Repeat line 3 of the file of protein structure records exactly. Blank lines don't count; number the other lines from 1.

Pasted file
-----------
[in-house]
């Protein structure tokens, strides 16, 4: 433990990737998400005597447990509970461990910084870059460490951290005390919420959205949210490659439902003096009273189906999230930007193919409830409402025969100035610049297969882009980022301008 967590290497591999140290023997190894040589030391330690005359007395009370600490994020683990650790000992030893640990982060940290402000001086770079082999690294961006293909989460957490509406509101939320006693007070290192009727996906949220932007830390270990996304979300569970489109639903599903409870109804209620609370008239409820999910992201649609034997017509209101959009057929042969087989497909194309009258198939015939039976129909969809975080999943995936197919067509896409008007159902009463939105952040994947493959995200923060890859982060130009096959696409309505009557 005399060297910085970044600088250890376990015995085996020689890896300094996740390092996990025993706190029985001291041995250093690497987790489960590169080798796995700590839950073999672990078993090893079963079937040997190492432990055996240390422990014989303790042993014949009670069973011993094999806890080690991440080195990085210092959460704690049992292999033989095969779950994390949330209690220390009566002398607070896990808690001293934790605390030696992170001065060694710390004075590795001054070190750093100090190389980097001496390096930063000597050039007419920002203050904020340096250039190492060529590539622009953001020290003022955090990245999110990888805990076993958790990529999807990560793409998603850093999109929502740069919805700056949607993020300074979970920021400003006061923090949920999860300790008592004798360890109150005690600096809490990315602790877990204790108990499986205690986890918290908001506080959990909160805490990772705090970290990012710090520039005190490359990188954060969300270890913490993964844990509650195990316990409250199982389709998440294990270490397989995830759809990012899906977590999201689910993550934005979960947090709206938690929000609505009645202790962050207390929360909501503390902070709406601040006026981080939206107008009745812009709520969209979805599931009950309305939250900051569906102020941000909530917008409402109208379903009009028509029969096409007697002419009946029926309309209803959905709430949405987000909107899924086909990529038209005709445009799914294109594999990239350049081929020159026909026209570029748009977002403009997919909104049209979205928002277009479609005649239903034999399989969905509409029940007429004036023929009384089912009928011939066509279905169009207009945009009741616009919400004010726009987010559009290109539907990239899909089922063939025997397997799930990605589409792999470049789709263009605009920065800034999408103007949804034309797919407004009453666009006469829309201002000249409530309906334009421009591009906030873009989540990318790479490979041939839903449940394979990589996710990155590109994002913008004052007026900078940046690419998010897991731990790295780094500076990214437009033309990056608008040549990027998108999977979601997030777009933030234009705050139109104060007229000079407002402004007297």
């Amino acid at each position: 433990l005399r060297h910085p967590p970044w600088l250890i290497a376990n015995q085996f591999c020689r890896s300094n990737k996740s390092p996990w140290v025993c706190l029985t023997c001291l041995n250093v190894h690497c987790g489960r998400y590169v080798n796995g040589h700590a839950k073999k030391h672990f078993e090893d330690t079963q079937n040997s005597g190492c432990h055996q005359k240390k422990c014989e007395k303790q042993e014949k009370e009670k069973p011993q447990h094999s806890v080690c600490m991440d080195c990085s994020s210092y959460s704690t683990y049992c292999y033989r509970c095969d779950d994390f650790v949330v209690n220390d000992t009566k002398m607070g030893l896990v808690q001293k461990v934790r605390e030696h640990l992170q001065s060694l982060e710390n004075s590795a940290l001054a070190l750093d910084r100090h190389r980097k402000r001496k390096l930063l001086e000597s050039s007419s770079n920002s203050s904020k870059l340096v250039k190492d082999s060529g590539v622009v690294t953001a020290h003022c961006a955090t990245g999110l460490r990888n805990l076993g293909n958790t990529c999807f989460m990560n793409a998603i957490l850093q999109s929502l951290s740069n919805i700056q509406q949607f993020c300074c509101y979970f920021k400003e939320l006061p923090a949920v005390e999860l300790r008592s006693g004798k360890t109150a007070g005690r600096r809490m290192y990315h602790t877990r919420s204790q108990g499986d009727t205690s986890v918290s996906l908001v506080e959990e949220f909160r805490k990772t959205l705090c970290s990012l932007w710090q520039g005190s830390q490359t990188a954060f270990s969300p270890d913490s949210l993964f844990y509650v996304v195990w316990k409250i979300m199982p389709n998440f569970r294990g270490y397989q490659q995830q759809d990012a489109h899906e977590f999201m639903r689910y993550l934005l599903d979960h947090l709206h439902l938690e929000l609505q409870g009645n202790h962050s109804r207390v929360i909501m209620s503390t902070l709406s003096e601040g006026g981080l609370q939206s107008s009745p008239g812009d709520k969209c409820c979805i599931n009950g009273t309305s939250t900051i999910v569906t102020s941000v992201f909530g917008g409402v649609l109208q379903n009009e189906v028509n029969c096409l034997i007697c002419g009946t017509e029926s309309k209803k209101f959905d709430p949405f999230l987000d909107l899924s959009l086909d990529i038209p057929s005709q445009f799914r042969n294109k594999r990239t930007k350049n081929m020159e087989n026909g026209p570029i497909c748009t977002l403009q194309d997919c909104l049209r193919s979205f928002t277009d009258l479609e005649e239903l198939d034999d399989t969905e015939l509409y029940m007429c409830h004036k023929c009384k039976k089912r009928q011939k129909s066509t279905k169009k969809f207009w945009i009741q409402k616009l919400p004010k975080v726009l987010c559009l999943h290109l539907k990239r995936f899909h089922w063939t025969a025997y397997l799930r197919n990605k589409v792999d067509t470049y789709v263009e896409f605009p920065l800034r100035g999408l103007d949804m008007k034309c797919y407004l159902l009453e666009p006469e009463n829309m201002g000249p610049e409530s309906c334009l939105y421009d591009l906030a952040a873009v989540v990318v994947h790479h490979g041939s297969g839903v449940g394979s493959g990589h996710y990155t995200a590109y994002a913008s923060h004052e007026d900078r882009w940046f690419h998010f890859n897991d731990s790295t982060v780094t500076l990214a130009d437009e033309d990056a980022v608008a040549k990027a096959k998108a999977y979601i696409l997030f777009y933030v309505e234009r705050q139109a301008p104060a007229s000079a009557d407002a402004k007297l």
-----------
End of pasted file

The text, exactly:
């Amino acid at each position: 433990l005399r060297h910085p967590p970044w600088l250890i290497a376990n015995q085996f591999c020689r890896s300094n990737k996740s390092p996990w140290v025993c706190l029985t023997c001291l041995n250093v190894h690497c987790g489960r998400y590169v080798n796995g040589h700590a839950k073999k030391h672990f078993e090893d330690t079963q079937n040997s005597g190492c432990h055996q005359k240390k422990c014989e007395k303790q042993e014949k009370e009670k069973p011993q447990h094999s806890v080690c600490m991440d080195c990085s994020s210092y959460s704690t683990y049992c292999y033989r509970c095969d779950d994390f650790v949330v209690n220390d000992t009566k002398m607070g030893l896990v808690q001293k461990v934790r605390e030696h640990l992170q001065s060694l982060e710390n004075s590795a940290l001054a070190l750093d910084r100090h190389r980097k402000r001496k390096l930063l001086e000597s050039s007419s770079n920002s203050s904020k870059l340096v250039k190492d082999s060529g590539v622009v690294t953001a020290h003022c961006a955090t990245g999110l460490r990888n805990l076993g293909n958790t990529c999807f989460m990560n793409a998603i957490l850093q999109s929502l951290s740069n919805i700056q509406q949607f993020c300074c509101y979970f920021k400003e939320l006061p923090a949920v005390e999860l300790r008592s006693g004798k360890t109150a007070g005690r600096r809490m290192y990315h602790t877990r919420s204790q108990g499986d009727t205690s986890v918290s996906l908001v506080e959990e949220f909160r805490k990772t959205l705090c970290s990012l932007w710090q520039g005190s830390q490359t990188a954060f270990s969300p270890d913490s949210l993964f844990y509650v996304v195990w316990k409250i979300m199982p389709n998440f569970r294990g270490y397989q490659q995830q759809d990012a489109h899906e977590f999201m639903r689910y993550l934005l599903d979960h947090l709206h439902l938690e929000l609505q409870g009645n202790h962050s109804r207390v929360i909501m209620s503390t902070l709406s003096e601040g006026g981080l609370q939206s107008s009745p008239g812009d709520k969209c409820c979805i599931n009950g009273t309305s939250t900051i999910v569906t102020s941000v992201f909530g917008g409402v649609l109208q379903n009009e189906v028509n029969c096409l034997i007697c002419g009946t017509e029926s309309k209803k209101f959905d709430p949405f999230l987000d909107l899924s959009l086909d990529i038209p057929s005709q445009f799914r042969n294109k594999r990239t930007k350049n081929m020159e087989n026909g026209p570029i497909c748009t977002l403009q194309d997919c909104l049209r193919s979205f928002t277009d009258l479609e005649e239903l198939d034999d399989t969905e015939l509409y029940m007429c409830h004036k023929c009384k039976k089912r009928q011939k129909s066509t279905k169009k969809f207009w945009i009741q409402k616009l919400p004010k975080v726009l987010c559009l999943h290109l539907k990239r995936f899909h089922w063939t025969a025997y397997l799930r197919n990605k589409v792999d067509t470049y789709v263009e896409f605009p920065l800034r100035g999408l103007d949804m008007k034309c797919y407004l159902l009453e666009p006469e009463n829309m201002g000249p610049e409530s309906c334009l939105y421009d591009l906030a952040a873009v989540v990318v994947h790479h490979g041939s297969g839903v449940g394979s493959g990589h996710y990155t995200a590109y994002a913008s923060h004052e007026d900078r882009w940046f690419h998010f890859n897991d731990s790295t982060v780094t500076l990214a130009d437009e033309d990056a980022v608008a040549k990027a096959k998108a999977y979601i696409l997030f777009y933030v309505e234009r705050q139109a301008p104060a007229s000079a009557d407002a402004k007297l």